China Market Notes, Part One: When one contemplates the riddle of the Visit USA Chinese travel market, one learns that it is an exasperating riddle. One part of the riddle is that tour and travel professionals in both the USA and China would like to see travel to the USA grow again. And on the other part is that, for the governments involved, it doesn’t seem to matter that both sides want such travel.
Why? INBOUND cannot say it doesn’t matter why. Right now, public opinion in the United States probably believe that the Chinese government has antagonized and upset American sensibilities with the way it did away with any form of self-rule in Hong Kong. There is more. And Chinese opinion probably believes that the U.S. is unjustly accusing it of exporting COVID-19. There is more.
And if you believe that, maybe, just maybe, if political leaders in both countries would only take a step back, take a deep breath and resolve to “zip it” for a while and allow the blameless advocates of travel to do their work and buy and sell the U.S. travel experience, things would get better, you are probably wrong.
Why? To give you an idea of the kind of rhetoric that is being deployed in Chinese media channels these days, consider the following four headlines on the July 16 home page of Global Times, a de facto, semi-official daily tabloid newspaper that operates under the auspices of the Chinese Communist Party’s People’s Daily newspaper:
—“China’s Q2 GDP Growth crushes Washington’s lies: Global Times editorial”
—“Why US democratic system can’t prevent extreme China policy.”
—“American elites fail to accept UA losing dominant position.”
—“US anti-China hawks sanctioned by China keep meddling in various global issues.”
*Last month, the United States Department of State designated Global Times as a “foreign mission.
China Market Notes, Part Two: Chinese really do want to travel and, if it were not for the disincentive that the news articles above represent, they would likely want to resume and grow their visits to the United States.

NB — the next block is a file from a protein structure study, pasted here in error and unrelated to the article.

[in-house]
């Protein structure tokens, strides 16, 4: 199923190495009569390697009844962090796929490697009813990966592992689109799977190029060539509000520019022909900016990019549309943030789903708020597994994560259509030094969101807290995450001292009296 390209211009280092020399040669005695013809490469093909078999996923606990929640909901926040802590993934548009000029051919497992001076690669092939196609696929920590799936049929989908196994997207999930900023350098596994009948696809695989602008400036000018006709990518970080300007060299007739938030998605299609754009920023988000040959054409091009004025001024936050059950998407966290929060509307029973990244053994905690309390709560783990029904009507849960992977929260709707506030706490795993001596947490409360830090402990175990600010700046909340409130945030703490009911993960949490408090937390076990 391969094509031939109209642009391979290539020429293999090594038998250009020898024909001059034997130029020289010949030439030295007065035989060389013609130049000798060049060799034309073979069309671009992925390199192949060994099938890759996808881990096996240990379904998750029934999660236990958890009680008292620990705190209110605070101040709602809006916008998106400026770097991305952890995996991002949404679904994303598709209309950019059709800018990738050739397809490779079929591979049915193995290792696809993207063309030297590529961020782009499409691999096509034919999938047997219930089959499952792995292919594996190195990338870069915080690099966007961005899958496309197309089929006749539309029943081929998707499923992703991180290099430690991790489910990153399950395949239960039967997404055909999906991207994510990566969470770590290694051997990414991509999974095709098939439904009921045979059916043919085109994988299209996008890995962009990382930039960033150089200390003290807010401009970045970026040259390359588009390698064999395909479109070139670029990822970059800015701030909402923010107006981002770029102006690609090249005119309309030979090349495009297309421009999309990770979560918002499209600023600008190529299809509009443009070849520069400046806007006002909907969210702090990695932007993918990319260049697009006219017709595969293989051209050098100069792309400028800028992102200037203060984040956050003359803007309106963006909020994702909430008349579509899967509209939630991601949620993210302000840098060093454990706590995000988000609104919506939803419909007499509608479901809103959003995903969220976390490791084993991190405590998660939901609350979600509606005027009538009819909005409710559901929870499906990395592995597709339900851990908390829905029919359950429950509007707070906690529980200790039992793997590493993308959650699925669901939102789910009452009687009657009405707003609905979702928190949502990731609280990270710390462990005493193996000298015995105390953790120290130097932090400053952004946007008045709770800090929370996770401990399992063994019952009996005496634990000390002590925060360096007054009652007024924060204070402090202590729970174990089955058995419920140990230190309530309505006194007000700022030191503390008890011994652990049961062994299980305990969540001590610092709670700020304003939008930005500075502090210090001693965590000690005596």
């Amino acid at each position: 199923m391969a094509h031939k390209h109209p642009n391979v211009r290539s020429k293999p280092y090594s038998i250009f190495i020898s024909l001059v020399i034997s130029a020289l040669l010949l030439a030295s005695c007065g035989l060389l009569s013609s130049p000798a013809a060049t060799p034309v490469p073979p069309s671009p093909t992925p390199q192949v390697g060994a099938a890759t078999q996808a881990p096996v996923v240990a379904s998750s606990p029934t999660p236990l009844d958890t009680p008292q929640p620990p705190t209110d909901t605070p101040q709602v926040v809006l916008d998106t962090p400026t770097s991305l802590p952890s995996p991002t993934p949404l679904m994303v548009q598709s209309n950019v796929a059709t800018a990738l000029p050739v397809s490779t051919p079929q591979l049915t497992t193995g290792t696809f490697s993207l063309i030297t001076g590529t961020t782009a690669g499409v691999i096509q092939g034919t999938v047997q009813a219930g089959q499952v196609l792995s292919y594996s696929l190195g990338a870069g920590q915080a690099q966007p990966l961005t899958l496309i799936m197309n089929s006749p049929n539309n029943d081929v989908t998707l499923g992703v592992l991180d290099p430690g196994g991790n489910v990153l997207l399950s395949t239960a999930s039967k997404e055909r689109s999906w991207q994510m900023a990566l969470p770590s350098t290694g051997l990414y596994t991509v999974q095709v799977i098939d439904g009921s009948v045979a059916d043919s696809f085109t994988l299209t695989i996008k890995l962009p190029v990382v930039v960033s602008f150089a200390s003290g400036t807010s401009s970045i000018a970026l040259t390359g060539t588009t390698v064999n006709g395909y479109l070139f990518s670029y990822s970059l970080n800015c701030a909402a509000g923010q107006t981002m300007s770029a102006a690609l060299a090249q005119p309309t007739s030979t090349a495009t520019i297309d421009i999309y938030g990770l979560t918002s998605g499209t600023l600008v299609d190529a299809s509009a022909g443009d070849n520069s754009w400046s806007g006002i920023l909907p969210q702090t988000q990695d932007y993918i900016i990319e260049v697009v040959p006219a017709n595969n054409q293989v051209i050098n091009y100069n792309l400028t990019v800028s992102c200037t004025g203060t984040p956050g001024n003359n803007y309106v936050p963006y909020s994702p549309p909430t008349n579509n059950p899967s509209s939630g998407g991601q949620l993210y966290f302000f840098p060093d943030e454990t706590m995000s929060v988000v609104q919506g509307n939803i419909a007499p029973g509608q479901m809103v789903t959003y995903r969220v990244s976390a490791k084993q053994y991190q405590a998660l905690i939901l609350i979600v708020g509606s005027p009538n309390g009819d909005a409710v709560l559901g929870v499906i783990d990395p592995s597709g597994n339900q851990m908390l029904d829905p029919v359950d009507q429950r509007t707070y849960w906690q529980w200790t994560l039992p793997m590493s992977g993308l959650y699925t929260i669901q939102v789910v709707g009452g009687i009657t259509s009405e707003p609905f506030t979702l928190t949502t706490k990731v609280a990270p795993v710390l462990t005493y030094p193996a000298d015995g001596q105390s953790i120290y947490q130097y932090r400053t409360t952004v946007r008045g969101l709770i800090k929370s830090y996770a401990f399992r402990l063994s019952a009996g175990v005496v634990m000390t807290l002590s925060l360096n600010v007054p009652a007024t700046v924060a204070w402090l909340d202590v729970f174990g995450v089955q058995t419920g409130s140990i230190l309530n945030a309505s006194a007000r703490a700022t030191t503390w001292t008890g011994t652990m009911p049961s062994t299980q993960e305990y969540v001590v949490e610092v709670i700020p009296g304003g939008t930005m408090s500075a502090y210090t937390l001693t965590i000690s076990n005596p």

Articles headlined along the lines of “More than 80% of Chinese travelers plan to travel in the Second Half of 2020,” have received widespread attention in the global travel news media. The part about the “more than 80%” is not wishful thinking. It and other attention-grabbing points of interest are based on real survey results. Some of the items noted include the following:
—Chinese travelers have a strong desire to resume travel this year, with most preferring to travel domestically further afield due to uncertainty around the pandemic overseas, according to a recent Ctrip survey. The “2H2020 Travel Sentiment Survey” by Ctrip’s Tourism Big Data Lab, which polled several thousand Ctrip.com users hailing from more than 50 cities across China, showed that 82.6 per cent of respondents are keen to travel in 2H2020. Of these, 80 per cent showed a preference for longer-distance travel between provinces.
—In a recent study by the China Tourism Academy (CTA), 80.2 percent of study participants said they intend to travel in 3Q2020, marking a recovery of approximately 90 per cent compared to 2019 figures.
—A press release from Ctrip’s Tourism Big Data Lab quoted a researcher who said that pent-up market demand in 1H2020 will be progressively released in 2H2020, should the pandemic die out and cross-province travel open up. Added CTA, the travel market is likely to have a U-shaped recovery this year.
—This bodes well for tourism companies and employees, especially as summer vacation and holidays such as Mid-Autumn Festival and National Day week (October 1-7)
—57.1 per cent of those surveyed indicated that they would contemplate going on more domestic trips if outbound travel does not recover in the rest of 2020.
—In line with summer holidays and the National Day holiday, results indicated that the peak travel periods will be July, October and August; with 43.1 per cent, 42.6 per cent and 41.9 per cent of respondents preferring these months, respectively.
—For domestic travel, particularly longer-distance travel within the country, most travelers (61.5 percent) preferred FIT trips or group tours (51.6 per cent). Meanwhile, 25.6 per cent and 19.4 per cent of respondents indicated interest in customized tours and self-drive trips, respectively.
—These preferences were also reflected in Ctrip’s recent bookings, with the three most popular product types being FIT, intra-province group travel, and customized tours.
—A substantial majority (70 per cent) of respondents said they intended to increase or maintain their travel expenditure levels.
—Nearly 40 per cent of respondents indicated that they would set aside 5,000 yuan ($711) to 10,000 yuan per trip, making it the most popular travel budget range in the survey. This was followed by a budget of more than 10,000 yuan for about 30 per cent of respondents.
—Although OTAs were the most popular travel booking channel among survey respondents (45.3 per cent said they would make bookings via OTAs), 43 per cent of respondents said they would make travel reservations through traditional brick-and-mortar agencies.
—Meanwhile, booking via offline retail presence of OTAs has emerged as a significant trend in recent years. This was reflected in the survey, with 41.9 per cent of respondents saying they would book through this channel.